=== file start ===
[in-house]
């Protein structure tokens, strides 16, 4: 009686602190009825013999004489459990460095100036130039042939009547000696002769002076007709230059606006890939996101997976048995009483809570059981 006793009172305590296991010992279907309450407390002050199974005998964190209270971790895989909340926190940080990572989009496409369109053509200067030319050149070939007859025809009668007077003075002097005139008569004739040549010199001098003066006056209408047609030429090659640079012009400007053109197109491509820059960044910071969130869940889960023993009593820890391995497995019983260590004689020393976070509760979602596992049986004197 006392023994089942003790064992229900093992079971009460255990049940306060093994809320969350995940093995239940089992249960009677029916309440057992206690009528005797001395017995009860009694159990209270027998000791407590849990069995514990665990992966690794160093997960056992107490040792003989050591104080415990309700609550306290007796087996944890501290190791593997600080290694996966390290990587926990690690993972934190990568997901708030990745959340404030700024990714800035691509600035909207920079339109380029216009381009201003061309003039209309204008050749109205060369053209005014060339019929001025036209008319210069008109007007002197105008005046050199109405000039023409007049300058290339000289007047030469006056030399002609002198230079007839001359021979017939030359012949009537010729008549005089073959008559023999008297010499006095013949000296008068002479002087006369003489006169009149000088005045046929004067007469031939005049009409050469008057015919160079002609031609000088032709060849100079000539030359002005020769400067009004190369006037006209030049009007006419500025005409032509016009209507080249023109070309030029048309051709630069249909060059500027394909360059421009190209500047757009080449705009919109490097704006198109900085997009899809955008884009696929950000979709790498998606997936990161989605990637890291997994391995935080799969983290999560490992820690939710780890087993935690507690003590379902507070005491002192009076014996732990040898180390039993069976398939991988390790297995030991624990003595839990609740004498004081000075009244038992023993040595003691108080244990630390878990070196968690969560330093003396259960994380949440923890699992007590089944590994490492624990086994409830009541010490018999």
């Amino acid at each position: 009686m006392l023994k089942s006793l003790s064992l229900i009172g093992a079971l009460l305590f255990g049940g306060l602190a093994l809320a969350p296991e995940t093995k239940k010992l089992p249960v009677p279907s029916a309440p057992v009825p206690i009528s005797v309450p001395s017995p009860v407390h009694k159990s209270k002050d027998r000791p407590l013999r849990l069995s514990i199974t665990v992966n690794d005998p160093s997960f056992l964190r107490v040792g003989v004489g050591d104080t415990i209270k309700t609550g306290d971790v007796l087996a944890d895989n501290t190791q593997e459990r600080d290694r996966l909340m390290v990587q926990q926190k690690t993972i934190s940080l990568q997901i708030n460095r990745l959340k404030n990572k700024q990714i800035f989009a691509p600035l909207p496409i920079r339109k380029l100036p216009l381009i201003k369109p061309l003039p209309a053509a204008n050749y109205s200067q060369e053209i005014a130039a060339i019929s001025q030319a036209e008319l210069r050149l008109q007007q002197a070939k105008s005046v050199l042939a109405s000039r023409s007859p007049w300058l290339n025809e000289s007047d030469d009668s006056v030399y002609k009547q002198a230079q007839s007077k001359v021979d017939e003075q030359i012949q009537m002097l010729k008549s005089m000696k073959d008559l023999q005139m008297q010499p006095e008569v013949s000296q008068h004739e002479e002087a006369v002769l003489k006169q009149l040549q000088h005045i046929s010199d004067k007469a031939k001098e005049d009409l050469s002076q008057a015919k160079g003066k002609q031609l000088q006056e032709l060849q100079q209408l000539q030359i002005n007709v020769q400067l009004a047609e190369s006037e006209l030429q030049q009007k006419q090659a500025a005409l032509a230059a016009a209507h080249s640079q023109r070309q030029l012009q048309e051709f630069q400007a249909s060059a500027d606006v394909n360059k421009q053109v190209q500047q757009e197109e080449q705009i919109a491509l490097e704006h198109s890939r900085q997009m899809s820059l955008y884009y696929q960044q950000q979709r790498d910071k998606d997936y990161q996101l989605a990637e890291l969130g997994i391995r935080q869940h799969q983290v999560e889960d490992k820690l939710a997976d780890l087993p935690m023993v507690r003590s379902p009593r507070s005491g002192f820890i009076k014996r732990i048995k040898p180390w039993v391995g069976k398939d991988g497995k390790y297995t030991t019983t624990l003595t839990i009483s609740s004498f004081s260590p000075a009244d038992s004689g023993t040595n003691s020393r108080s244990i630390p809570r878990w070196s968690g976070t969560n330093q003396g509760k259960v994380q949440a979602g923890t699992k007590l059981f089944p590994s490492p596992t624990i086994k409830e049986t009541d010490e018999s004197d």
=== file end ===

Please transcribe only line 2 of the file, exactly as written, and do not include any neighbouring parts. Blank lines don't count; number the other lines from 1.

């Protein structure tokens, strides 16, 4: 009686602190009825013999004489459990460095100036130039042939009547000696002769002076007709230059606006890939996101997976048995009483809570059981 006793009172305590296991010992279907309450407390002050199974005998964190209270971790895989909340926190940080990572989009496409369109053509200067030319050149070939007859025809009668007077003075002097005139008569004739040549010199001098003066006056209408047609030429090659640079012009400007053109197109491509820059960044910071969130869940889960023993009593820890391995497995019983260590004689020393976070509760979602596992049986004197 006392023994089942003790064992229900093992079971009460255990049940306060093994809320969350995940093995239940089992249960009677029916309440057992206690009528005797001395017995009860009694159990209270027998000791407590849990069995514990665990992966690794160093997960056992107490040792003989050591104080415990309700609550306290007796087996944890501290190791593997600080290694996966390290990587926990690690993972934190990568997901708030990745959340404030700024990714800035691509600035909207920079339109380029216009381009201003061309003039209309204008050749109205060369053209005014060339019929001025036209008319210069008109007007002197105008005046050199109405000039023409007049300058290339000289007047030469006056030399002609002198230079007839001359021979017939030359012949009537010729008549005089073959008559023999008297010499006095013949000296008068002479002087006369003489006169009149000088005045046929004067007469031939005049009409050469008057015919160079002609031609000088032709060849100079000539030359002005020769400067009004190369006037006209030049009007006419500025005409032509016009209507080249023109070309030029048309051709630069249909060059500027394909360059421009190209500047757009080449705009919109490097704006198109900085997009899809955008884009696929950000979709790498998606997936990161989605990637890291997994391995935080799969983290999560490992820690939710780890087993935690507690003590379902507070005491002192009076014996732990040898180390039993069976398939991988390790297995030991624990003595839990609740004498004081000075009244038992023993040595003691108080244990630390878990070196968690969560330093003396259960994380949440923890699992007590089944590994490492624990086994409830009541010490018999």